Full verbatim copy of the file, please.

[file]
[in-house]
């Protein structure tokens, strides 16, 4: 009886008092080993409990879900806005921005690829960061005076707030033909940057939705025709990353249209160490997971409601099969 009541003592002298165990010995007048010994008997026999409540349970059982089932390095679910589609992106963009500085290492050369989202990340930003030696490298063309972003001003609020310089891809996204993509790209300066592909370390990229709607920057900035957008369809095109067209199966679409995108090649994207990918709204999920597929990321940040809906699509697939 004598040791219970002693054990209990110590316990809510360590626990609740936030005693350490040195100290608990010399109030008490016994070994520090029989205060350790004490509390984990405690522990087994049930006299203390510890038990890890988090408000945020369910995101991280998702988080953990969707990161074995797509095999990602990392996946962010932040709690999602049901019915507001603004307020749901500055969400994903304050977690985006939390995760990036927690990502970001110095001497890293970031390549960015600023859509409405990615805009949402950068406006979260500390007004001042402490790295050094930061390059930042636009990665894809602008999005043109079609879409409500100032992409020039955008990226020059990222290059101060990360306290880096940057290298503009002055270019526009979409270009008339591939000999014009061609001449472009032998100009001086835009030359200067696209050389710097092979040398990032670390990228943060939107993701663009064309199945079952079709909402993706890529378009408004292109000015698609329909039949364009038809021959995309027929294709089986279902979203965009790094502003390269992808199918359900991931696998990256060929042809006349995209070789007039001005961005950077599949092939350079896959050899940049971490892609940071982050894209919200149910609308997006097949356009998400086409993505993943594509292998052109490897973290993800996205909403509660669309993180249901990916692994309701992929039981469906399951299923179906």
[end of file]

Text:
[in-house]
């Protein structure tokens, strides 16, 4: 009886008092080993409990879900806005921005690829960061005076707030033909940057939705025709990353249209160490997971409601099969 009541003592002298165990010995007048010994008997026999409540349970059982089932390095679910589609992106963009500085290492050369989202990340930003030696490298063309972003001003609020310089891809996204993509790209300066592909370390990229709607920057900035957008369809095109067209199966679409995108090649994207990918709204999920597929990321940040809906699509697939 004598040791219970002693054990209990110590316990809510360590626990609740936030005693350490040195100290608990010399109030008490016994070994520090029989205060350790004490509390984990405690522990087994049930006299203390510890038990890890988090408000945020369910995101991280998702988080953990969707990161074995797509095999990602990392996946962010932040709690999602049901019915507001603004307020749901500055969400994903304050977690985006939390995760990036927690990502970001110095001497890293970031390549960015600023859509409405990615805009949402950068406006979260500390007004001042402490790295050094930061390059930042636009990665894809602008999005043109079609879409409500100032992409020039955008990226020059990222290059101060990360306290880096940057290298503009002055270019526009979409270009008339591939000999014009061609001449472009032998100009001086835009030359200067696209050389710097092979040398990032670390990228943060939107993701663009064309199945079952079709909402993706890529378009408004292109000015698609329909039949364009038809021959995309027929294709089986279902979203965009790094502003390269992808199918359900991931696998990256060929042809006349995209070789007039001005961005950077599949092939350079896959050899940049971490892609940071982050894209919200149910609308997006097949356009998400086409993505993943594509292998052109490897973290993800996205909403509660669309993180249901990916692994309701992929039981469906399951299923179906």